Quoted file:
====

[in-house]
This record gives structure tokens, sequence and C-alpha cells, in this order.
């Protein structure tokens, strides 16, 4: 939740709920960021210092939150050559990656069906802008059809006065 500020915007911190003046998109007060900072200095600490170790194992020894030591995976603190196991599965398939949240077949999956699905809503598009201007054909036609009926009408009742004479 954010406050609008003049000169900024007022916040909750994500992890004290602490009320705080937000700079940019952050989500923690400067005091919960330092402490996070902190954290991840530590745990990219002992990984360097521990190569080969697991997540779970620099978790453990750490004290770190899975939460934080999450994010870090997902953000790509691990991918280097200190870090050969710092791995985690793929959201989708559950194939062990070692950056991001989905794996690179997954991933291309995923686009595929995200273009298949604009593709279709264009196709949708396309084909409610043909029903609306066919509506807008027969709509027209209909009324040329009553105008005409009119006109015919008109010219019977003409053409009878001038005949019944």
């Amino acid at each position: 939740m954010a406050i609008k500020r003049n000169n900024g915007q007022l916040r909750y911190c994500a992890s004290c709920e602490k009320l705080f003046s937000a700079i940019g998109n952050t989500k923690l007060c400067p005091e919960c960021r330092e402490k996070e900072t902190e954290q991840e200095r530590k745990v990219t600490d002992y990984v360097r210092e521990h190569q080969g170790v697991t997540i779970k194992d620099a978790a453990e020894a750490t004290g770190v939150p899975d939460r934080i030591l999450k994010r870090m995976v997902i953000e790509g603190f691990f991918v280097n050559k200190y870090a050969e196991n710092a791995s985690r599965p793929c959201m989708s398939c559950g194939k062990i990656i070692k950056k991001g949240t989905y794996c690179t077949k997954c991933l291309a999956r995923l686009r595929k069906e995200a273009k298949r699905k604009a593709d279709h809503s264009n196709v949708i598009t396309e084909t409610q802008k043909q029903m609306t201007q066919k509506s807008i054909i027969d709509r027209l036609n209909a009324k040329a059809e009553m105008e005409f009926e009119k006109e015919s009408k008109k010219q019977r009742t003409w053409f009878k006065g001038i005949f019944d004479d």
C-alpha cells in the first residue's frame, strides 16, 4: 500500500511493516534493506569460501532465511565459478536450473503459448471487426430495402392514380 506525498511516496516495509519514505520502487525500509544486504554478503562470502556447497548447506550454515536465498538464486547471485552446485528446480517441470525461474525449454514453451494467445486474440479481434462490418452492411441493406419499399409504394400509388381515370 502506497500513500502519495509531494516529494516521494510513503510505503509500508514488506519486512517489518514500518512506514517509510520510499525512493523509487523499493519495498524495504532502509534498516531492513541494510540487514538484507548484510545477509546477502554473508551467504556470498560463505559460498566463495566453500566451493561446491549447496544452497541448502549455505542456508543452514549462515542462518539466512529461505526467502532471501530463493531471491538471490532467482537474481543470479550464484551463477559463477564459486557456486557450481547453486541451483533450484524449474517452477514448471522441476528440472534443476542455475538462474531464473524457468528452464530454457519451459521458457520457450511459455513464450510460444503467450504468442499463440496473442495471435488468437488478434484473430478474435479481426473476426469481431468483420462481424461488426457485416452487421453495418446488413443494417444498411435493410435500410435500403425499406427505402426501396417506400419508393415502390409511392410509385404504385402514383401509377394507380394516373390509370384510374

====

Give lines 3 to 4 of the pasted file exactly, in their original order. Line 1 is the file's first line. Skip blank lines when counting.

């Protein structure tokens, strides 16, 4: 939740709920960021210092939150050559990656069906802008059809006065 500020915007911190003046998109007060900072200095600490170790194992020894030591995976603190196991599965398939949240077949999956699905809503598009201007054909036609009926009408009742004479 954010406050609008003049000169900024007022916040909750994500992890004290602490009320705080937000700079940019952050989500923690400067005091919960330092402490996070902190954290991840530590745990990219002992990984360097521990190569080969697991997540779970620099978790453990750490004290770190899975939460934080999450994010870090997902953000790509691990991918280097200190870090050969710092791995985690793929959201989708559950194939062990070692950056991001989905794996690179997954991933291309995923686009595929995200273009298949604009593709279709264009196709949708396309084909409610043909029903609306066919509506807008027969709509027209209909009324040329009553105008005409009119006109015919008109010219019977003409053409009878001038005949019944």
């Amino acid at each position: 939740m954010a406050i609008k500020r003049n000169n900024g915007q007022l916040r909750y911190c994500a992890s004290c709920e602490k009320l705080f003046s937000a700079i940019g998109n952050t989500k923690l007060c400067p005091e919960c960021r330092e402490k996070e900072t902190e954290q991840e200095r530590k745990v990219t600490d002992y990984v360097r210092e521990h190569q080969g170790v697991t997540i779970k194992d620099a978790a453990e020894a750490t004290g770190v939150p899975d939460r934080i030591l999450k994010r870090m995976v997902i953000e790509g603190f691990f991918v280097n050559k200190y870090a050969e196991n710092a791995s985690r599965p793929c959201m989708s398939c559950g194939k062990i990656i070692k950056k991001g949240t989905y794996c690179t077949k997954c991933l291309a999956r995923l686009r595929k069906e995200a273009k298949r699905k604009a593709d279709h809503s264009n196709v949708i598009t396309e084909t409610q802008k043909q029903m609306t201007q066919k509506s807008i054909i027969d709509r027209l036609n209909a009324k040329a059809e009553m105008e005409f009926e009119k006109e015919s009408k008109k010219q019977r009742t003409w053409f009878k006065g001038i005949f019944d004479d």